BRITAIN’S only operational tide mill based in Hampshire is recruiting a miller to produce flour at the 900-year-old site, in what is one of the country’s rarest jobs.

The role is so unusual that the successful candidate is not expected to have any experience in the milling trade whatsoever.

Instead, they will be trained by David Plunkett, 70, who first held the position when Eling Tide Mill was restored between 1975 and 1980.

It had been abandoned in 1946.

The new recruit will work at the site, on the edge of the New Forest, for 24 hours a week.

They will produce around 16 tonnes of flour each year, and earn an annual salary of between £15,190 pounds and £16,215.

The mill – which is mentioned in the Domesday Book – harnesses the power of the tide to grind wheat into wholemeal flour.

It was once owned by the King of England, and later the Bishop of Winchester.

Mr Plunkett said: “It’s a huge privilege to secure this job because it is rare, specialised, and in such wonderful surroundings.

“I’m looking forward to passing on my knowledge of the tide mill to the next generation, and hope they will continue its fine history.

“I was lucky enough to be part of the team that restored the mill in the 1970s, returning it to its former glory.

“I responded to an advert in the local paper, in much the same way as the new recruit will all these years later.

“I was working as a stone mason at the time but had some experience of milling at other types of mill.

“It will take the new recruit a few months to learn the ropes and years to master, because the conditions are so variable.

“We don’t expect applicants to have any experience in milling but they will probably have a trade or engineering background.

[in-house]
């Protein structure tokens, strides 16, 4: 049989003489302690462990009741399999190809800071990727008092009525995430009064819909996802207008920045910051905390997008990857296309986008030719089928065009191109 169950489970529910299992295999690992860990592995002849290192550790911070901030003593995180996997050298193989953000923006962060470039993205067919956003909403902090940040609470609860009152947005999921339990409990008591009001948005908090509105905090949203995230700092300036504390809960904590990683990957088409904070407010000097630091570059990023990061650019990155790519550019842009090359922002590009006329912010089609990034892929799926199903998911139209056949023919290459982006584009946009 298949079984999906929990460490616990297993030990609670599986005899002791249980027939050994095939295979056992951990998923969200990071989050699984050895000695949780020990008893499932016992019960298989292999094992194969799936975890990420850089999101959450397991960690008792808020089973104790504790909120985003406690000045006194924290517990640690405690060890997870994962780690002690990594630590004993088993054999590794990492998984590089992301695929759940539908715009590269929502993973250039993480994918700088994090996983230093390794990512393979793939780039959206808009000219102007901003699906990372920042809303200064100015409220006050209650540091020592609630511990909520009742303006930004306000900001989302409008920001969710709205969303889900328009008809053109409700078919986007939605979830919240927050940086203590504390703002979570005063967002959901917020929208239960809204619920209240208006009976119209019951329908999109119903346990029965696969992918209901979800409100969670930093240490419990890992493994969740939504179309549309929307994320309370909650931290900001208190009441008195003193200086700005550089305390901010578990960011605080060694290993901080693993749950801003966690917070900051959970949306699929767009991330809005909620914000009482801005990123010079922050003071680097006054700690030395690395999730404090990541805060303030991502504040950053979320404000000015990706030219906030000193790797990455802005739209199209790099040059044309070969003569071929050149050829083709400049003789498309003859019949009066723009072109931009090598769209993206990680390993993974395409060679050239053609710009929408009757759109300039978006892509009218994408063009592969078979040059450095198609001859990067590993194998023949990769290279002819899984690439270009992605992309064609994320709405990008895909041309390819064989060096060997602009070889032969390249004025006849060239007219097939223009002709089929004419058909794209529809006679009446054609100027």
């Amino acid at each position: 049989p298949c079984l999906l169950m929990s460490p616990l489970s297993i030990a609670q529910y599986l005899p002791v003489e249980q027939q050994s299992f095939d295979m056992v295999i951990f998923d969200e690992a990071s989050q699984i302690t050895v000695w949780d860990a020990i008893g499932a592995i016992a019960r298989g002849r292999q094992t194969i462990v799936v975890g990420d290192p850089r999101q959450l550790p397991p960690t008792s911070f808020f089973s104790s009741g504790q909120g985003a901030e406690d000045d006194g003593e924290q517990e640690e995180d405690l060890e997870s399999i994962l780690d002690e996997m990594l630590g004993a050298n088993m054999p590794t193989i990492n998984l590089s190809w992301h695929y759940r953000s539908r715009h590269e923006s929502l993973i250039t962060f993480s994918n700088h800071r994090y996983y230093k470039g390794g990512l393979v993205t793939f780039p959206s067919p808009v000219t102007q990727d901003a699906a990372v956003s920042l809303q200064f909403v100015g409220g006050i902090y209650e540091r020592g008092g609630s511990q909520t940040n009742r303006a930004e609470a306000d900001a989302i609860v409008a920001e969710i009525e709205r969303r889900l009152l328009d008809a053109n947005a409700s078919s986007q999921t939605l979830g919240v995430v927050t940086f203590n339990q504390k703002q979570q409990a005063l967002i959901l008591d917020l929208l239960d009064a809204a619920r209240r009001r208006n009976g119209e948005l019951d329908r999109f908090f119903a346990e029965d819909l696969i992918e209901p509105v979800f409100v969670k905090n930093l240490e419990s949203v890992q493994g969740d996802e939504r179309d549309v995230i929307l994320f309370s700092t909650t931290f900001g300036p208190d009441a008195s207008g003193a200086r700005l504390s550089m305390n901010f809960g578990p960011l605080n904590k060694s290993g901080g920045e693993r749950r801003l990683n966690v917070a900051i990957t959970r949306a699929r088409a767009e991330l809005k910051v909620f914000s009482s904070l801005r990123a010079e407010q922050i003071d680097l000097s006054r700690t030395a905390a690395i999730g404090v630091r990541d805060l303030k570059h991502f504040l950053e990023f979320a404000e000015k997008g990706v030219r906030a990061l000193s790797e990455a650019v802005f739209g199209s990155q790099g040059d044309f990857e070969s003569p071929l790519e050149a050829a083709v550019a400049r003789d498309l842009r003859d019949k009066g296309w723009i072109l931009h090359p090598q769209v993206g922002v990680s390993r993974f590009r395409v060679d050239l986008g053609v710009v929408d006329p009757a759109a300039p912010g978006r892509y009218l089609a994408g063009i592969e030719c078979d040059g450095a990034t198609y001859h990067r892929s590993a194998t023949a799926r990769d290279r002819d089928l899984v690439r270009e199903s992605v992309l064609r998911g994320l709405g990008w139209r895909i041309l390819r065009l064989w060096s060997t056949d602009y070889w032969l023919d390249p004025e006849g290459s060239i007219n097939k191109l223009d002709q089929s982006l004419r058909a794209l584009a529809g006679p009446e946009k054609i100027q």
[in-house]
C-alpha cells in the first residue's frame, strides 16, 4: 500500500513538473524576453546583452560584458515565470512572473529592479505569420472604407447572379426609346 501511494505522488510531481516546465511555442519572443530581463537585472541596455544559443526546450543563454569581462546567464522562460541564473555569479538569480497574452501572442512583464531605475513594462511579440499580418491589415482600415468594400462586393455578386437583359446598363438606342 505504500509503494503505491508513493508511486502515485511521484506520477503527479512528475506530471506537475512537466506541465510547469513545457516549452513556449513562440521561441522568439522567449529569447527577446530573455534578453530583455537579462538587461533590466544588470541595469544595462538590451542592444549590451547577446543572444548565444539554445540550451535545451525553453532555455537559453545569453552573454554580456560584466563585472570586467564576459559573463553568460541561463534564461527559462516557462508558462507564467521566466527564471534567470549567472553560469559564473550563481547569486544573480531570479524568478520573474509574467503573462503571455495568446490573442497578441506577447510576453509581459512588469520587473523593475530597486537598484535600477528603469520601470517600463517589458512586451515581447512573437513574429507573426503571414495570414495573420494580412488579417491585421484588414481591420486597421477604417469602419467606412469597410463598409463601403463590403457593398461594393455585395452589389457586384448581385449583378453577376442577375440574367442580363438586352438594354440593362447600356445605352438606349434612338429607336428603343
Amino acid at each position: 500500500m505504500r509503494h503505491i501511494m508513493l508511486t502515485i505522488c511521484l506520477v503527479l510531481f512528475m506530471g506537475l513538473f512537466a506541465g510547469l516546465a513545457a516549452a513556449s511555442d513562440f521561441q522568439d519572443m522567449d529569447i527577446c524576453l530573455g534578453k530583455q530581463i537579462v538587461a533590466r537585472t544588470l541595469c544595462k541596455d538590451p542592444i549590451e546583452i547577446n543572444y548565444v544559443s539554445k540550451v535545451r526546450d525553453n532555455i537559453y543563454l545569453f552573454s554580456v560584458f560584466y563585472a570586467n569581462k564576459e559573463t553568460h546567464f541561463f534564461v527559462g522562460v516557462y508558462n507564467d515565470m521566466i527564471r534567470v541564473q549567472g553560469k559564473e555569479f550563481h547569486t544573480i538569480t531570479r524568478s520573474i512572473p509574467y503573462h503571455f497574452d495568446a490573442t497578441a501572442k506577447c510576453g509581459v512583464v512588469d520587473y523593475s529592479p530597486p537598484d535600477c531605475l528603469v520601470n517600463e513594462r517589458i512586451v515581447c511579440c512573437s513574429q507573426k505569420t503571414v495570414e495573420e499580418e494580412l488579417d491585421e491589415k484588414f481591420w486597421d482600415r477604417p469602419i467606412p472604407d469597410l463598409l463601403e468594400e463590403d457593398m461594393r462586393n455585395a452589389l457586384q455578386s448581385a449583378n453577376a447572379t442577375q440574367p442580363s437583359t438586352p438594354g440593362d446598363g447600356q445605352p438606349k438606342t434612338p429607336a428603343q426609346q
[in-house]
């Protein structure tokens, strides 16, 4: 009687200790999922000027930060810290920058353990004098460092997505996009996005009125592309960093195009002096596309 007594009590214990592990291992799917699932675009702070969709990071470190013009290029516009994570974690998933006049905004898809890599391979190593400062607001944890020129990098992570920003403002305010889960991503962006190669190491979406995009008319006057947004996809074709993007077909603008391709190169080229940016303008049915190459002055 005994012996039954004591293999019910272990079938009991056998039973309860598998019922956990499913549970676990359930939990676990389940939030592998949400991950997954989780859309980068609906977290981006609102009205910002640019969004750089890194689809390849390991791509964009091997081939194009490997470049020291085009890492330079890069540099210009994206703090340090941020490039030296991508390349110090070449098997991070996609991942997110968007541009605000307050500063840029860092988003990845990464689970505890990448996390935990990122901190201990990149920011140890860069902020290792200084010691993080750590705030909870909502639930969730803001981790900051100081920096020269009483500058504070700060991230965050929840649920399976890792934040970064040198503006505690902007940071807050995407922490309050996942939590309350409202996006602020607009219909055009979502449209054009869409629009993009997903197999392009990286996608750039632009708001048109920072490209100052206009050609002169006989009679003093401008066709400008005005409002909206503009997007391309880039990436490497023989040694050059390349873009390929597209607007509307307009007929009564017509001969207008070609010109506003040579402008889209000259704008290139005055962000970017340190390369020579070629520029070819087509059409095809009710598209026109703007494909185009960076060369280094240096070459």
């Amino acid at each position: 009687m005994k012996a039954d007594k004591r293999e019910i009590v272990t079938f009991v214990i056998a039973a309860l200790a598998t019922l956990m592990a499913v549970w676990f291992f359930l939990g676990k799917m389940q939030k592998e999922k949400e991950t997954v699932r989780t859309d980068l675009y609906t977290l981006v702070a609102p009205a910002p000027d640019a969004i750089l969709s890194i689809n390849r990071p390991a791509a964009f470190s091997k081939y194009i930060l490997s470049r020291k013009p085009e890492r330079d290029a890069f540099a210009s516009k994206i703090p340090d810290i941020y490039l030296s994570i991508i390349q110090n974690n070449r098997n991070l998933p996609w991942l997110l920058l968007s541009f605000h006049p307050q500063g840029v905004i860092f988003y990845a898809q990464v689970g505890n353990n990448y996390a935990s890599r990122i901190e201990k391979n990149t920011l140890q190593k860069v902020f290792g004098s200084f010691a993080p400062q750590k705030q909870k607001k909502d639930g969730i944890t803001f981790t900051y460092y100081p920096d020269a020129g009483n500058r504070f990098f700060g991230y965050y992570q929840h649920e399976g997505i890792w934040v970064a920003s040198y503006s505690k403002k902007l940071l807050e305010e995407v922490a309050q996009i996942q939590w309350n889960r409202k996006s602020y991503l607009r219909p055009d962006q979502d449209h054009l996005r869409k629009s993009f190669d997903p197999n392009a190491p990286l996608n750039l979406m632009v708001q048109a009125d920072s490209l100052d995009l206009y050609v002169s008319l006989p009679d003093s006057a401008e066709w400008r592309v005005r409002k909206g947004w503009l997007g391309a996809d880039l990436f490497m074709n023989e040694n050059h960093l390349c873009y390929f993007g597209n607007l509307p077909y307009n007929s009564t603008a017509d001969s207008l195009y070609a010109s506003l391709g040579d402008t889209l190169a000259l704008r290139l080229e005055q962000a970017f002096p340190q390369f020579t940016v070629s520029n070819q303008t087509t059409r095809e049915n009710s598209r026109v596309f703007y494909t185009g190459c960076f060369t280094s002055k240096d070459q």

“They should at least be comfortable with a hammer and spanner, and will likely have an interest in history.”

Mr Plunkett, who helped restore Windsor Castle following the fire in 1992, added: “Our hours of operation are entirely dependant on the tide, so the hours can be antisocial.

“Sometimes you have to be down here really early before most people are thinking of waking, and other days you’ll be here late in the dark.”

Helen Robinson, from the Eling Experience, which manages the site, said: “This is a fantastic and highly unusual job. We look forward to welcoming the new miller soon.”

The mill uses grain that is grown just a few miles away on the Cadland Manor Estate in the New Forest.

The grain is currently Solstice – an English breadmaking wheat, which is finely milled for best rising.

A 1.5kg bag is sold at the mill for £2.

The mill originally had two waterwheels, each driving two sets of millstones.

One wheel and one set of millstones have been restored and the others left unrestored, so visitors can see the machinery without modern safety screens around it.